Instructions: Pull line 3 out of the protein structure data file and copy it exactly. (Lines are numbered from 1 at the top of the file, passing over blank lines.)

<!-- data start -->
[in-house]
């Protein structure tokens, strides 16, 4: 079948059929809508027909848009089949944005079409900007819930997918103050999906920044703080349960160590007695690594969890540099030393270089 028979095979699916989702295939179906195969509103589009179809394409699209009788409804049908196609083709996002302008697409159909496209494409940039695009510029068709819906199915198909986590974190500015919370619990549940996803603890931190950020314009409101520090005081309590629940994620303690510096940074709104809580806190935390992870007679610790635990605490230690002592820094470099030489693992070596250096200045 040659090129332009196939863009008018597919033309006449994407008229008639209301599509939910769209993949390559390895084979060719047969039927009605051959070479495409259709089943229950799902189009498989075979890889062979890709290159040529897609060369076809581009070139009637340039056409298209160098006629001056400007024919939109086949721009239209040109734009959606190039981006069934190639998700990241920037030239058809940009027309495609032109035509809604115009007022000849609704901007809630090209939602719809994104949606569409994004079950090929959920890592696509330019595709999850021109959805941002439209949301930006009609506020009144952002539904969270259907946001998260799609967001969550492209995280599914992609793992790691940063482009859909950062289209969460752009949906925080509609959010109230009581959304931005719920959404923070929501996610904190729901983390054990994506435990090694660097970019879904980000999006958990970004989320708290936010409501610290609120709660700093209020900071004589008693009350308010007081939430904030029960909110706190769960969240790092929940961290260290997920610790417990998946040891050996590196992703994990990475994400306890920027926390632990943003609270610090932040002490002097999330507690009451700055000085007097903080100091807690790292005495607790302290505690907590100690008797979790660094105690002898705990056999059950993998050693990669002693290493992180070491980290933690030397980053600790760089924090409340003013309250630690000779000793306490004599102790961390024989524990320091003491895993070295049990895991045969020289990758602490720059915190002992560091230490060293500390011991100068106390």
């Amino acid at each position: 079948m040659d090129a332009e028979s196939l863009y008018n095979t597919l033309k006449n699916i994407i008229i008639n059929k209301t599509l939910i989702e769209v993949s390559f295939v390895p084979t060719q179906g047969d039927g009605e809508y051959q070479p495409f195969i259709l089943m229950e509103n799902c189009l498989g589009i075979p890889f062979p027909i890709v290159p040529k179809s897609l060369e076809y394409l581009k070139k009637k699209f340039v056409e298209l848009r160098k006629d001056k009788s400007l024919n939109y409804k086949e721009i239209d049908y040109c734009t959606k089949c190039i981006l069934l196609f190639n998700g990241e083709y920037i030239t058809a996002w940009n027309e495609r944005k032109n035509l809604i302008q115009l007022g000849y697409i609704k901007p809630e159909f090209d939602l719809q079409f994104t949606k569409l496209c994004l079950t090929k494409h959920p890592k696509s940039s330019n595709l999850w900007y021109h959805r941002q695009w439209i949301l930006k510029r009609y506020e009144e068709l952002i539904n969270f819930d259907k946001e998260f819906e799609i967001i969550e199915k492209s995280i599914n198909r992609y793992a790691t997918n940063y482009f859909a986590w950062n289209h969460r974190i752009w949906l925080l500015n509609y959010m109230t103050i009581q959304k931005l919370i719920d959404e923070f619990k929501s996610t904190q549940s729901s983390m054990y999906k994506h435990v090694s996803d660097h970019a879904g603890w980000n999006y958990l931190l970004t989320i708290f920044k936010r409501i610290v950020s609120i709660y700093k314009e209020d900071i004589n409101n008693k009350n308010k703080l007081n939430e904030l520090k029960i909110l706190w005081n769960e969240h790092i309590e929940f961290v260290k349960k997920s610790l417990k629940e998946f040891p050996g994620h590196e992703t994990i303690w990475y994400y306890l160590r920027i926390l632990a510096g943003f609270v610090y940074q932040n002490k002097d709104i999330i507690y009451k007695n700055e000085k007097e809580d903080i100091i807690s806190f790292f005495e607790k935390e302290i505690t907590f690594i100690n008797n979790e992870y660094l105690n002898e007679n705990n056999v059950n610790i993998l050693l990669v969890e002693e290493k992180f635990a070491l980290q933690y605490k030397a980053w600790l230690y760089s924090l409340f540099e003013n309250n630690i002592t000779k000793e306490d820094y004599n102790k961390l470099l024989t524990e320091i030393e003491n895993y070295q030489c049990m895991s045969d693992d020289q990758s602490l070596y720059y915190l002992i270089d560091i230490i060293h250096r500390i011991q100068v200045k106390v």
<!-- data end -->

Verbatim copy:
């Amino acid at each position: 079948m040659d090129a332009e028979s196939l863009y008018n095979t597919l033309k006449n699916i994407i008229i008639n059929k209301t599509l939910i989702e769209v993949s390559f295939v390895p084979t060719q179906g047969d039927g009605e809508y051959q070479p495409f195969i259709l089943m229950e509103n799902c189009l498989g589009i075979p890889f062979p027909i890709v290159p040529k179809s897609l060369e076809y394409l581009k070139k009637k699209f340039v056409e298209l848009r160098k006629d001056k009788s400007l024919n939109y409804k086949e721009i239209d049908y040109c734009t959606k089949c190039i981006l069934l196609f190639n998700g990241e083709y920037i030239t058809a996002w940009n027309e495609r944005k032109n035509l809604i302008q115009l007022g000849y697409i609704k901007p809630e159909f090209d939602l719809q079409f994104t949606k569409l496209c994004l079950t090929k494409h959920p890592k696509s940039s330019n595709l999850w900007y021109h959805r941002q695009w439209i949301l930006k510029r009609y506020e009144e068709l952002i539904n969270f819930d259907k946001e998260f819906e799609i967001i969550e199915k492209s995280i599914n198909r992609y793992a790691t997918n940063y482009f859909a986590w950062n289209h969460r974190i752009w949906l925080l500015n509609y959010m109230t103050i009581q959304k931005l919370i719920d959404e923070f619990k929501s996610t904190q549940s729901s983390m054990y999906k994506h435990v090694s996803d660097h970019a879904g603890w980000n999006y958990l931190l970004t989320i708290f920044k936010r409501i610290v950020s609120i709660y700093k314009e209020d900071i004589n409101n008693k009350n308010k703080l007081n939430e904030l520090k029960i909110l706190w005081n769960e969240h790092i309590e929940f961290v260290k349960k997920s610790l417990k629940e998946f040891p050996g994620h590196e992703t994990i303690w990475y994400y306890l160590r920027i926390l632990a510096g943003f609270v610090y940074q932040n002490k002097d709104i999330i507690y009451k007695n700055e000085k007097e809580d903080i100091i807690s806190f790292f005495e607790k935390e302290i505690t907590f690594i100690n008797n979790e992870y660094l105690n002898e007679n705990n056999v059950n610790i993998l050693l990669v969890e002693e290493k992180f635990a070491l980290q933690y605490k030397a980053w600790l230690y760089s924090l409340f540099e003013n309250n630690i002592t000779k000793e306490d820094y004599n102790k961390l470099l024989t524990e320091i030393e003491n895993y070295q030489c049990m895991s045969d693992d020289q990758s602490l070596y720059y915190l002992i270089d560091i230490i060293h250096r500390i011991q100068v200045k106390v």